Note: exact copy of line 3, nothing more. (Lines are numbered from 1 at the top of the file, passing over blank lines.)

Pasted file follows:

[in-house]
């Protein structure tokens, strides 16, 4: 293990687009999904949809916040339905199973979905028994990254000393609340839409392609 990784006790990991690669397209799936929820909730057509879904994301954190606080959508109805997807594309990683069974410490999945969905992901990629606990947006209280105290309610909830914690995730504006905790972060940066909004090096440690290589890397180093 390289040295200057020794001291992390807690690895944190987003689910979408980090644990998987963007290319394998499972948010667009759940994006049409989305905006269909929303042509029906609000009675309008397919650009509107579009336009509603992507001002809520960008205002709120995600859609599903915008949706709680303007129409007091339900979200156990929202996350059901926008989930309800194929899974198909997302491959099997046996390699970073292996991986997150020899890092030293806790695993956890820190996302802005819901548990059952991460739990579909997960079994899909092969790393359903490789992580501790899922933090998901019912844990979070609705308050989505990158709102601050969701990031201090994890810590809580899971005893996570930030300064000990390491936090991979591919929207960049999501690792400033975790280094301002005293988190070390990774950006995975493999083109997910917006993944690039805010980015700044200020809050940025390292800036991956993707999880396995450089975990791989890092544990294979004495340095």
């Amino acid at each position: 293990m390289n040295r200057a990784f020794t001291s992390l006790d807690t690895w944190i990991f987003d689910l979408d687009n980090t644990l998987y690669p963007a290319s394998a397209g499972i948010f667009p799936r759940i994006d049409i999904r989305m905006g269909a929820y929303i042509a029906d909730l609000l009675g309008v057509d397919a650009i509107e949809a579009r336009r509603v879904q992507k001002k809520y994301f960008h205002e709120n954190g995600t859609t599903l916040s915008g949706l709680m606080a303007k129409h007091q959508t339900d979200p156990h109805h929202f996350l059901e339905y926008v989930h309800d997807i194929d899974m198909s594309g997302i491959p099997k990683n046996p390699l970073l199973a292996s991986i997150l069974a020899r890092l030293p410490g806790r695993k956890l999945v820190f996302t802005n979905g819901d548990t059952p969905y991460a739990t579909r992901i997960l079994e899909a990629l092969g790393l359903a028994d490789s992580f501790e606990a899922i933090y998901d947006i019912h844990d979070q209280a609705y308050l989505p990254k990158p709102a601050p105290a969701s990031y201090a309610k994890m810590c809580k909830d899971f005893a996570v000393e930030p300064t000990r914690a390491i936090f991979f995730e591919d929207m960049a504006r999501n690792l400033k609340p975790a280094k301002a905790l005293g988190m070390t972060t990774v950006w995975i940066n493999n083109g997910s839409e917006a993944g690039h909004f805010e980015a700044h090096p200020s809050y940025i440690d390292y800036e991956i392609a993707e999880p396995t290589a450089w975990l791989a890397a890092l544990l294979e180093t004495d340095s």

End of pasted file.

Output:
């Amino acid at each position: 293990m390289n040295r200057a990784f020794t001291s992390l006790d807690t690895w944190i990991f987003d689910l979408d687009n980090t644990l998987y690669p963007a290319s394998a397209g499972i948010f667009p799936r759940i994006d049409i999904r989305m905006g269909a929820y929303i042509a029906d909730l609000l009675g309008v057509d397919a650009i509107e949809a579009r336009r509603v879904q992507k001002k809520y994301f960008h205002e709120n954190g995600t859609t599903l916040s915008g949706l709680m606080a303007k129409h007091q959508t339900d979200p156990h109805h929202f996350l059901e339905y926008v989930h309800d997807i194929d899974m198909s594309g997302i491959p099997k990683n046996p390699l970073l199973a292996s991986i997150l069974a020899r890092l030293p410490g806790r695993k956890l999945v820190f996302t802005n979905g819901d548990t059952p969905y991460a739990t579909r992901i997960l079994e899909a990629l092969g790393l359903a028994d490789s992580f501790e606990a899922i933090y998901d947006i019912h844990d979070q209280a609705y308050l989505p990254k990158p709102a601050p105290a969701s990031y201090a309610k994890m810590c809580k909830d899971f005893a996570v000393e930030p300064t000990r914690a390491i936090f991979f995730e591919d929207m960049a504006r999501n690792l400033k609340p975790a280094k301002a905790l005293g988190m070390t972060t990774v950006w995975i940066n493999n083109g997910s839409e917006a993944g690039h909004f805010e980015a700044h090096p200020s809050y940025i440690d390292y800036e991956i392609a993707e999880p396995t290589a450089w975990l791989a890397a890092l544990l294979e180093t004495d340095s």